The tragedy of honour killings

Barbara Kay, National Post · Wednesday, Dec. 1, 2010

Sakineh Mohammadi Ashtiani, the 43-year-old Iranian woman sentenced to death in 2006, is still alive. The deferral of her execution, hopefully permanent, can be attributed in no small part to an international campaign to shame the Iranian government. (Kudos to Indigo CEO Heather Reisman for her leadership in this campaign and to Laureen Harper, our PM's wife, who lends her name and conviction to this cause.)

Let us hope the momentum generated by Ms. Ashtiani's plight leads to wider recognition of what she represents in the broader sense: the scourge of Honour Motivated Violence (HMV) against girls and women for deviance from draconian codes of sexual purity.

Knowledgeable observers put the number of HMV killings at about 20,000 a year worldwide, 93% against females (not counting the astronomical number of gender-motivated abortions). Pakistan, population 170 million, has the most honour-related blood on its hands, with official numbers radically understated at about 1,000 a year, and thought by credible sources to be more like 10,000 a year--most of the victims girls under 18.

(In Canada, population 35 million, about 50 women--not young girls -- are killed annually by their intimate partners, not their fathers or brothers. In North American honour killings, the father has a hands-on role 100% of the time.)

Moreover, honour killings are sometimes carried out in ways--live burial, beheadings, burning-- that make Ms. Ashtiani's threatened stoning look comparatively benign.

Culture trumps law. In countries where honour killings have been made illegal, "suicides" mount. A disgraced girl or woman may be locked in a room with poison or a noose, an HMV subterfuge often resorted to in the West. In England, the rate of suicide amongst South Asian women aged 16 to 24 is triple the average amongst their white female peers.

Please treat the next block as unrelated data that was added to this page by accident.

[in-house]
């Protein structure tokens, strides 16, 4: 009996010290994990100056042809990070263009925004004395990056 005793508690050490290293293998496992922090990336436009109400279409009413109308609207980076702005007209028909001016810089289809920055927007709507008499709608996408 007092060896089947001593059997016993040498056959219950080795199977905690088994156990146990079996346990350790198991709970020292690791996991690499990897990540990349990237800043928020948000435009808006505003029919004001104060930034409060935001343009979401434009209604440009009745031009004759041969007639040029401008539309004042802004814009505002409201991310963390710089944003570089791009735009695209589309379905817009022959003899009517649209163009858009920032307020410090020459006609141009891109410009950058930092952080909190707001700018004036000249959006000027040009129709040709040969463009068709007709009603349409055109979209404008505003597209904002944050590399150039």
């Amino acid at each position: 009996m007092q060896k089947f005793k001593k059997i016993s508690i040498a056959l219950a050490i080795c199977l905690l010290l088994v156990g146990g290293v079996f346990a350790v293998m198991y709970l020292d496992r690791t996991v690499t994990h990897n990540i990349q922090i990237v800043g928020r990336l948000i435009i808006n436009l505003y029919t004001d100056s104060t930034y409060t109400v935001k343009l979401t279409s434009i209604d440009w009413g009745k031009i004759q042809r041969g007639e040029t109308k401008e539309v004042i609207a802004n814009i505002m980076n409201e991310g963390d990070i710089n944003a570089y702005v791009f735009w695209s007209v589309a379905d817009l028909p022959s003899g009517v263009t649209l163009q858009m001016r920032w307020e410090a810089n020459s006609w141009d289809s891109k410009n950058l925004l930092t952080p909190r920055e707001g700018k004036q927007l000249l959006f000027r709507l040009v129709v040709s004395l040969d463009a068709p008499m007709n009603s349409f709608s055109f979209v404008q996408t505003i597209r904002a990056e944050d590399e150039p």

Multiculturalism chills open discussion of the problem. In Britain, where honour crimes are escalating at an alarming rate--now about twelve a year -- that taboo has been broken. A special police unit is re-examining more than 100 murders in Pakistani, Bangladeshi and Kurdish families that they now believe are honour-related.

Canadian cultural-competency expert Aruna Papp suffered honour-motivated abuse growing up in India. She was the first academic in Canada to conduct door-to-door research in order to expose the worrisome levels of female abuse in Toronto's South Asian communities. For 30 years Aruna has been counselling South Asian families in crisis, where the safety of girls and women is at stake. Her experience tells her that HMV does not automatically abate in the second and third generation. Girls and women from her culture -- even amongst highly educated and seemingly integrated families -- continue to suffer the burdens of a persisting tribal honour code.

In a speech Aruna gave last weekend to the Ending Violence Association of B.C., she said: "On June 10, 2010, the day Aqsa Parvez's father and her youngest brother were sentenced to second degree murder [for strangling Aqsa over her refusal to wear a hijab], I [spoke] to ... 21 South Asian women. Some had admitted to being victims of domestic violence. I asked them what they thought about the sentence of these two men.

"While one or two hesitated to speak up at first, most soon agreed that 'It was too bad that the girl had to be killed [emphasis added].' Each one of them felt that murder was justifiable.... [One said]:

"'We have our ways. We have our culture. We don't want our children to be like white girls or black girls. That is not who we are. We have to marry our girls and they have to be pure for their marriage.'

"[Another said]: 'Our culture is in our blood. How can we change that?'"

In one way or another, Papp said, all the women justified the killings on cultural grounds.

In the last 20 years, honour killings in the West have escalated (or reportage of HMV is more accurate). World-wide, in 58% of cases, the excuse given (in the perpetrators' own words) is that the women were too Western.

"Too Western" also means "too Canadian." Dec. 6 marks the 21st anniversary of the Montreal Massacre, a day on which scores of memorial vigils are held across Canada. On this coming Dec. 6, let us remember the 14 young Montreal Polytechnic women who were killed by a lone sociopath in 1989. Let us now also mourn the 12 documented honour killings of Canadian girls and women who were murdered by their fathers and brothers, abetted by their mothers and sisters. These killers weren't sociopaths; they were just "not Canadian enough." - The full text of Aruna Papp's speech can be found on the EVA website: Papp's memoir, written with Barbara Kay, will be published by McClelland& Stewart in the fall of 2011.